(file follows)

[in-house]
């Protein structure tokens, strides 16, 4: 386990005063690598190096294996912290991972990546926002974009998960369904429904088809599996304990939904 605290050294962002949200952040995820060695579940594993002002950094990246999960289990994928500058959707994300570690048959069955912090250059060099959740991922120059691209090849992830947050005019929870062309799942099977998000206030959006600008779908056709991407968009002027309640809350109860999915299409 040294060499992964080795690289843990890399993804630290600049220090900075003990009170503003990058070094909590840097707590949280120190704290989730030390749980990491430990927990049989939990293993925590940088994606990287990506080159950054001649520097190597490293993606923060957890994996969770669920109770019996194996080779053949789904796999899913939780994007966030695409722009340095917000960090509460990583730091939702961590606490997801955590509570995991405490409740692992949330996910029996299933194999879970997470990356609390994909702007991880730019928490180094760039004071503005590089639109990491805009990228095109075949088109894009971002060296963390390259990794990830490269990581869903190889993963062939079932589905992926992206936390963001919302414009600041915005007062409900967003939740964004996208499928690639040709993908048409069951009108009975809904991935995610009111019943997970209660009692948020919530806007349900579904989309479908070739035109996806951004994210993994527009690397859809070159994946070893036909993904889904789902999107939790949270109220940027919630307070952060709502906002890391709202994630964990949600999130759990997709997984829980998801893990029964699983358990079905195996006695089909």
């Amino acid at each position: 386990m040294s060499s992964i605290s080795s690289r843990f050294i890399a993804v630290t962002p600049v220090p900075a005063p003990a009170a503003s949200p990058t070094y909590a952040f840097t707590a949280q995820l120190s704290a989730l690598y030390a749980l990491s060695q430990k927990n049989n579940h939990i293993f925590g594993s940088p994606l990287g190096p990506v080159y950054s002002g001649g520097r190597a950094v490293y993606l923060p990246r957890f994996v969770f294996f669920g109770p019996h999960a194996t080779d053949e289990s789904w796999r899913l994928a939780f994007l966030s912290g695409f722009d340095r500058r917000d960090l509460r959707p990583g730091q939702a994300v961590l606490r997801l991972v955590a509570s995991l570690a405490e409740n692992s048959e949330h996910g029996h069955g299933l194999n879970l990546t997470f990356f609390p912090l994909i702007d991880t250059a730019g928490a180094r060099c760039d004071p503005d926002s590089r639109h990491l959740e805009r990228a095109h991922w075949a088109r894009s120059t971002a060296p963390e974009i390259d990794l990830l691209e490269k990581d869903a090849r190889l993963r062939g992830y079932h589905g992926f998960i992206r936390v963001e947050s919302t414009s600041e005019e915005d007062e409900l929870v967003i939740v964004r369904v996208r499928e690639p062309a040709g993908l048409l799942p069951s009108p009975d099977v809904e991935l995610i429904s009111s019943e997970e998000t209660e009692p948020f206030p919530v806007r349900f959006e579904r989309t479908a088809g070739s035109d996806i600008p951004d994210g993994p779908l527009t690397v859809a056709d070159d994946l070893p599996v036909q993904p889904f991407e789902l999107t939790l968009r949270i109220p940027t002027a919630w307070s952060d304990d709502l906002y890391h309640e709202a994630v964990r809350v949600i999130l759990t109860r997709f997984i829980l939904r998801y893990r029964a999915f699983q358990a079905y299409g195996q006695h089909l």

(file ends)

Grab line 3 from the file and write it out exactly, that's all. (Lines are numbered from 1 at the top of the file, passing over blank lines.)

């Amino acid at each position: 386990m040294s060499s992964i605290s080795s690289r843990f050294i890399a993804v630290t962002p600049v220090p900075a005063p003990a009170a503003s949200p990058t070094y909590a952040f840097t707590a949280q995820l120190s704290a989730l690598y030390a749980l990491s060695q430990k927990n049989n579940h939990i293993f925590g594993s940088p994606l990287g190096p990506v080159y950054s002002g001649g520097r190597a950094v490293y993606l923060p990246r957890f994996v969770f294996f669920g109770p019996h999960a194996t080779d053949e289990s789904w796999r899913l994928a939780f994007l966030s912290g695409f722009d340095r500058r917000d960090l509460r959707p990583g730091q939702a994300v961590l606490r997801l991972v955590a509570s995991l570690a405490e409740n692992s048959e949330h996910g029996h069955g299933l194999n879970l990546t997470f990356f609390p912090l994909i702007d991880t250059a730019g928490a180094r060099c760039d004071p503005d926002s590089r639109h990491l959740e805009r990228a095109h991922w075949a088109r894009s120059t971002a060296p963390e974009i390259d990794l990830l691209e490269k990581d869903a090849r190889l993963r062939g992830y079932h589905g992926f998960i992206r936390v963001e947050s919302t414009s600041e005019e915005d007062e409900l929870v967003i939740v964004r369904v996208r499928e690639p062309a040709g993908l048409l799942p069951s009108p009975d099977v809904e991935l995610i429904s009111s019943e997970e998000t209660e009692p948020f206030p919530v806007r349900f959006e579904r989309t479908a088809g070739s035109d996806i600008p951004d994210g993994p779908l527009t690397v859809a056709d070159d994946l070893p599996v036909q993904p889904f991407e789902l999107t939790l968009r949270i109220p940027t002027a919630w307070s952060d304990d709502l906002y890391h309640e709202a994630v964990r809350v949600i999130l759990t109860r997709f997984i829980l939904r998801y893990r029964a999915f699983q358990a079905y299409g195996q006695h089909l």